Savory Winter Congee
Each morning, our bodies awake with a few different needs: first we move and then we need to be nourished. Here, a simple, savory congee offers excellent nutritional support in winter – a perfect time to nourish the kidney qi and yin. The pork topping is optional.
Makes 4 servings
4 dried shiitake mushrooms
1 large leek
1/2 cup (125 mL) sweet (glutinous) brown rice
1 cup (250 mL) diced peeled sweet potatoes
Pork Topping (Optional)
8 oz (250 g) pork shoulder or pork loin, trimmed
4 oz (125 g) tender greens, such as spinach or mustard, stemmed
1 tbsp (15 mL) avocado oil
1 tsp (5 mL) salt
1 tbsp (15 mL) julienned gingerroot (optional)
- Place shiitake mushrooms in jar and pour in enough warm water to fill. Seal lid and let stand, shaking jar once or twice, for 2 to 8 hours.
- Drain mushrooms, Trim off and discard stems. Coarsely chop mushrooms. Trim roots and all but 1 inch (2.5 cm) of the dark green leaves off leek and discard. Cut leek in half lengthwise, then cut crosswise into 1/2 inch (1 cm) wide pieces. Rinse very well in 2 changes of water to remove grit.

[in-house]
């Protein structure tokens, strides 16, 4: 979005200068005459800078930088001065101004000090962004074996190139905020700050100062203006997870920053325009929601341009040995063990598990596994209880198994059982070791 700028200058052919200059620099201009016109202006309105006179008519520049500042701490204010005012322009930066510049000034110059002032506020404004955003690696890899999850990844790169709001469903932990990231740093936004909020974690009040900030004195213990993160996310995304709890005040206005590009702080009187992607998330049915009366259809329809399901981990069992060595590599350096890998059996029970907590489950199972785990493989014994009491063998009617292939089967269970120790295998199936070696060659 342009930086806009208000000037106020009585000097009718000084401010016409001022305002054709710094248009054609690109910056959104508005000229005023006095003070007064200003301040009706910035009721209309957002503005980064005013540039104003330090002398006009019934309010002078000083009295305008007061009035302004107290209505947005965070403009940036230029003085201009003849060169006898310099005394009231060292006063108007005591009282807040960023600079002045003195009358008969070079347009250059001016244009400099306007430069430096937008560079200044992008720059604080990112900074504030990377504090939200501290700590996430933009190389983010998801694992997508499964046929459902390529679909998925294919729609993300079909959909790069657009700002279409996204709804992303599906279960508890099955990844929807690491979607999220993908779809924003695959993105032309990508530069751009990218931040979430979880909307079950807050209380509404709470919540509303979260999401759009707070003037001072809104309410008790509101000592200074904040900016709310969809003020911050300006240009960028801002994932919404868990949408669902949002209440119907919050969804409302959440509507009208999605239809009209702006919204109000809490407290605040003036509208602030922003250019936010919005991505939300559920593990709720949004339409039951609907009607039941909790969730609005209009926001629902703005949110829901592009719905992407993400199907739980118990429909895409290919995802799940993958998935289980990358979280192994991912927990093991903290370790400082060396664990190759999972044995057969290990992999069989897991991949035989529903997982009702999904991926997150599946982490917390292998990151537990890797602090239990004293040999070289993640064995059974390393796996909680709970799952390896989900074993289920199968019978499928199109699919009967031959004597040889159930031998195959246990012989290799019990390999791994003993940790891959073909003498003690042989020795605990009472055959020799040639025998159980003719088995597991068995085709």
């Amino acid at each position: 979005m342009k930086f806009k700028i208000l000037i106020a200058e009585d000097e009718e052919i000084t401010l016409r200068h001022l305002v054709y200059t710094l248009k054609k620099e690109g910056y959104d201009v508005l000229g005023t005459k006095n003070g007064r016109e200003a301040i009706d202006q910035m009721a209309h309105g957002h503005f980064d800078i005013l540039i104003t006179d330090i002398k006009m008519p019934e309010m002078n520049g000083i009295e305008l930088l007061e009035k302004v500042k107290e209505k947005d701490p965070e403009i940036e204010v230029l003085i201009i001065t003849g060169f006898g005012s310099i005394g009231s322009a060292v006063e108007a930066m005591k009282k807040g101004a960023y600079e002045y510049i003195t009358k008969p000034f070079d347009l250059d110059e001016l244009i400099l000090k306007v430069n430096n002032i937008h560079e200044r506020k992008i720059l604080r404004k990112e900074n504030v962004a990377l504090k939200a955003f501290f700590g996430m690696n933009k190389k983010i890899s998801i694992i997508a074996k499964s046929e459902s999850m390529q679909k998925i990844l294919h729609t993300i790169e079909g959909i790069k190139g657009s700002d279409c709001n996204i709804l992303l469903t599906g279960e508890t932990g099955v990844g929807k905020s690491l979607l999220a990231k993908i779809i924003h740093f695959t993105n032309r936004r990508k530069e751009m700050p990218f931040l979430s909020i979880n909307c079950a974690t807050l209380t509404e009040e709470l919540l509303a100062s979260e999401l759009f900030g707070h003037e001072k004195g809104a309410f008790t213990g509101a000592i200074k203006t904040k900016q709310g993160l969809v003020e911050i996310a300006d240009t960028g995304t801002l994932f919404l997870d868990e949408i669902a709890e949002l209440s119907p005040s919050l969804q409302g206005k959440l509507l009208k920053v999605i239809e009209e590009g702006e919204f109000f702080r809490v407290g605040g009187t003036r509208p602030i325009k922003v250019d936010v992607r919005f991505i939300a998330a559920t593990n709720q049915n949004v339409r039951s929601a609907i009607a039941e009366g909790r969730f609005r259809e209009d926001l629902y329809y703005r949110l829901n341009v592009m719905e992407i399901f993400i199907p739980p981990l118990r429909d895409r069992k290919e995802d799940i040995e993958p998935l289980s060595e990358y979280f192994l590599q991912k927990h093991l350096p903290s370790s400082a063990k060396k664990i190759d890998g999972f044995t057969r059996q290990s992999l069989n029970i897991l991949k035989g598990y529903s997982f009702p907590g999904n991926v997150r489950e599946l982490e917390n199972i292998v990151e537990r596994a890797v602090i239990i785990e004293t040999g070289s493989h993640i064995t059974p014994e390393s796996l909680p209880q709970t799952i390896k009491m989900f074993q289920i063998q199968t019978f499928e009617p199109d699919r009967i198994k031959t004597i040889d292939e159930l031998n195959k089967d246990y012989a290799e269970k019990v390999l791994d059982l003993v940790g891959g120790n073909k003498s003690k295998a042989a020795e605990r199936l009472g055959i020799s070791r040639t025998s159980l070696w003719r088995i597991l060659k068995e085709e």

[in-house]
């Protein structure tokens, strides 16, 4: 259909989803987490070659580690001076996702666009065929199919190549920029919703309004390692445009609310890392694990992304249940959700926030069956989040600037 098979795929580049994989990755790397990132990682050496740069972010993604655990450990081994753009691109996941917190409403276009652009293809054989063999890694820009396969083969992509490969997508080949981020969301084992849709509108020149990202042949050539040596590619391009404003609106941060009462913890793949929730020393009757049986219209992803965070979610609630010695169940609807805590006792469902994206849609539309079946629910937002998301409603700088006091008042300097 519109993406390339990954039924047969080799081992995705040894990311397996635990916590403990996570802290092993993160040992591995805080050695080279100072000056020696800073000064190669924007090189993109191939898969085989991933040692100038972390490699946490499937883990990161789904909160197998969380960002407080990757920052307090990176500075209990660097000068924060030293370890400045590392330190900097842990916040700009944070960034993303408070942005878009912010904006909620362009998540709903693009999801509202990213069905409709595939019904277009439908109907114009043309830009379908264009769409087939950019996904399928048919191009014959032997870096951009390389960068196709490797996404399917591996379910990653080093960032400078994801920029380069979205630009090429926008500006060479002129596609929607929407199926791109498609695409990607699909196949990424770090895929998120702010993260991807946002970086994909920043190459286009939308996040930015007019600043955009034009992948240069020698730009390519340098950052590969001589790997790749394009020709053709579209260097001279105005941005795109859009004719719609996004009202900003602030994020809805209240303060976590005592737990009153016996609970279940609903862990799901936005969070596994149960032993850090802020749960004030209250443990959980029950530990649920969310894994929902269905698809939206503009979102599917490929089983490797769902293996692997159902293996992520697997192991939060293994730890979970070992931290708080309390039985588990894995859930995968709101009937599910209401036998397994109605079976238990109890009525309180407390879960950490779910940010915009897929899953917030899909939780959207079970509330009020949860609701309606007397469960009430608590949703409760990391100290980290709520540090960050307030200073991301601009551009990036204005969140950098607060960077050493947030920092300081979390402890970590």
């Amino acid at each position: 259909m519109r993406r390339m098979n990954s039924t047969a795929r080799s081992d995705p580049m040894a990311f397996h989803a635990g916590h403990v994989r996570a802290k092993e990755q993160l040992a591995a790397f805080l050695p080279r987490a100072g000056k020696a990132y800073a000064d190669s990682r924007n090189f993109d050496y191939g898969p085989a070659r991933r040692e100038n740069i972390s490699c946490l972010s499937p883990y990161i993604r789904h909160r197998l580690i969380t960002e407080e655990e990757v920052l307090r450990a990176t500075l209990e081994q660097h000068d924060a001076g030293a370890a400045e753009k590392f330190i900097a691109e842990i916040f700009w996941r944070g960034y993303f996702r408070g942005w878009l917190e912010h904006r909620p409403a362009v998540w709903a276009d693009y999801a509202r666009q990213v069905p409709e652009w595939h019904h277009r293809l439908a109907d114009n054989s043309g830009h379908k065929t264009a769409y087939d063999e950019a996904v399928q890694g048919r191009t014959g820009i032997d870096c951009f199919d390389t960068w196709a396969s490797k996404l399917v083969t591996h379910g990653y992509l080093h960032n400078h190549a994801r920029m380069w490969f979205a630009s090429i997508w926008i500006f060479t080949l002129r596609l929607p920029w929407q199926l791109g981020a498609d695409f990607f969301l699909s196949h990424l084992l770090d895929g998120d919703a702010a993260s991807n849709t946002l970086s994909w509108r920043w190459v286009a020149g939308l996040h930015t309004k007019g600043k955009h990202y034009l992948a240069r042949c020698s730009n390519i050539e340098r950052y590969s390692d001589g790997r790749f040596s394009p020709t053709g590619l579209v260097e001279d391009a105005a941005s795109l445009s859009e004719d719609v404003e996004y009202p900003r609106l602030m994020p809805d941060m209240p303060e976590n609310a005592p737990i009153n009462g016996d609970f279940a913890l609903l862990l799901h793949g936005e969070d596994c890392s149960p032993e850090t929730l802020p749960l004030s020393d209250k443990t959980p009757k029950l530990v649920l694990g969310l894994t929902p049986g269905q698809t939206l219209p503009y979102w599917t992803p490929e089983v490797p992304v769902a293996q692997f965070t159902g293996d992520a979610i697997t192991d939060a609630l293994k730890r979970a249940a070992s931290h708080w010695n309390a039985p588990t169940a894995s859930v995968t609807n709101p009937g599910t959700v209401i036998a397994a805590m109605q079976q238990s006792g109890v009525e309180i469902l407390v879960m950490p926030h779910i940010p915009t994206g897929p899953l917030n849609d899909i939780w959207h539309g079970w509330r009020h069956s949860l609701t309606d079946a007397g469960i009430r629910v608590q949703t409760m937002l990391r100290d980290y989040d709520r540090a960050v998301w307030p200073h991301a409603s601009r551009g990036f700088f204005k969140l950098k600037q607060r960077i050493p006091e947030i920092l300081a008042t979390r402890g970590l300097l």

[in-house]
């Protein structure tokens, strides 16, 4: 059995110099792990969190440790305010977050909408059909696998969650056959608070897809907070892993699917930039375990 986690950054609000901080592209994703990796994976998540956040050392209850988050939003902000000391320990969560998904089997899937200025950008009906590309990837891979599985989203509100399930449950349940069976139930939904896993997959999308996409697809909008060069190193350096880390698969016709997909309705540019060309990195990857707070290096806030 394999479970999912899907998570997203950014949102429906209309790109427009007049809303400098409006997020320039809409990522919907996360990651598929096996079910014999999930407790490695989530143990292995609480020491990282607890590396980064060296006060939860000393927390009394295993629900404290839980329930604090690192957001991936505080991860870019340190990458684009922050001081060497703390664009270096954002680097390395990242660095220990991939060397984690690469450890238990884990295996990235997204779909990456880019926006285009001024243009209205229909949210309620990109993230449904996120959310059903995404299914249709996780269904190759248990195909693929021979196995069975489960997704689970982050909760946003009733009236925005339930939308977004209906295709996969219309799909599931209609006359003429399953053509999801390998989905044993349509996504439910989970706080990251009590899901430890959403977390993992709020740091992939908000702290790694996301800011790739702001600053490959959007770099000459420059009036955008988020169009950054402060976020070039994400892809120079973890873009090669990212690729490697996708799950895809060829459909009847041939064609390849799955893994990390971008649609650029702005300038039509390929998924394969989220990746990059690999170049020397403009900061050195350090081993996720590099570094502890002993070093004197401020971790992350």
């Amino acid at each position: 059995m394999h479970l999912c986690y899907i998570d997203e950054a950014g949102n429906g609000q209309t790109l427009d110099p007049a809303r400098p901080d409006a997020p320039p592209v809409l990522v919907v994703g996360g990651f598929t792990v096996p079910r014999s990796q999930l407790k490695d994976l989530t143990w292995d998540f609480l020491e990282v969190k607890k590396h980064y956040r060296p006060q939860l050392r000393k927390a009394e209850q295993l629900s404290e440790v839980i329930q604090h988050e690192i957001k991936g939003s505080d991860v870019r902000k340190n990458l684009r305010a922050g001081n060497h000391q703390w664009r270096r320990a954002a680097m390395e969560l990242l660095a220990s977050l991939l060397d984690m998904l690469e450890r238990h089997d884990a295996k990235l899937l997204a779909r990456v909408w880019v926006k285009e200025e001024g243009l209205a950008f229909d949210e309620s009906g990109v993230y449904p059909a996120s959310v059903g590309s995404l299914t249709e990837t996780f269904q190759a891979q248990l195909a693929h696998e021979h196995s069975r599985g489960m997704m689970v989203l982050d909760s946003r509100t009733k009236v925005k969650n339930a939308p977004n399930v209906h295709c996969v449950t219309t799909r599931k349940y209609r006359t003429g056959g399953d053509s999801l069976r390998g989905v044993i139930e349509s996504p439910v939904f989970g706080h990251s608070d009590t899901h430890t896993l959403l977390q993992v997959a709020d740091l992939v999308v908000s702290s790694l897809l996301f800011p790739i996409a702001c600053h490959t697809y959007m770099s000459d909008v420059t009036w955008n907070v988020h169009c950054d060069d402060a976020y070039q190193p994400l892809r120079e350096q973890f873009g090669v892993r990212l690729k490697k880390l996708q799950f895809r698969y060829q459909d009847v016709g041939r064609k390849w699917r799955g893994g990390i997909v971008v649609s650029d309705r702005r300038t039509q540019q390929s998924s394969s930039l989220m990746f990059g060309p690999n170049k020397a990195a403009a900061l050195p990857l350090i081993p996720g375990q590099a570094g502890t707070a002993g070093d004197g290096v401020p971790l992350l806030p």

- In a medium saucepan, combine mushrooms, leek 5 cups (1.25 L) water and rice. Bring to a boil. Reduce heat to low and simmer for 1 1/2 hours. The congee should have a souplike consistency; if there is not enough liquid left in the pan, add up to 1/2 cup (125 mL) more water as needed. Stir in sweet potatoes and simmer for 30 minutes.
- Pork Topping (if using): Meanwhile, cut pork into 1/4 inch (0.5 cm) thick slices. Stack a few slices at a time and cut into 1/4 inch (0.5 cm) wide strips. Cut greens into thin shreds.
- In a large skillet, heat oil over high heat, swirling to coat bottom of pan. Add pork, greens and salt and cook, stirring often, for 3 to 4 minutes or until pork is no longer pink inside and greens are wilted.
- Spoon congree into bowls and garnish with pork mixture and ginger (if using). Serve immediately.
If you’re not using the optional pork topping, garnish the congee with 1/4 cup (60 mL) toasted sesame seeds (white or black) before serving. Toast them in a medium skillet over low heat, stirring constantly, for about 3 minutes or until fragrant. White sesame seeds nourish the kidneys, are rich in omega-3 fatty acids and help prevent constipation.
Pork is a sweet, salty meat that nourishes the kidney yin. Often used in Chinese medicine, pork can be added in small amounts to recipes as a supplement to strengthen the low back and relieve dryness. It’s very useful for women going through menopause.
The addition of shiitake mushrooms makes this congee an excellent immune-system tonic.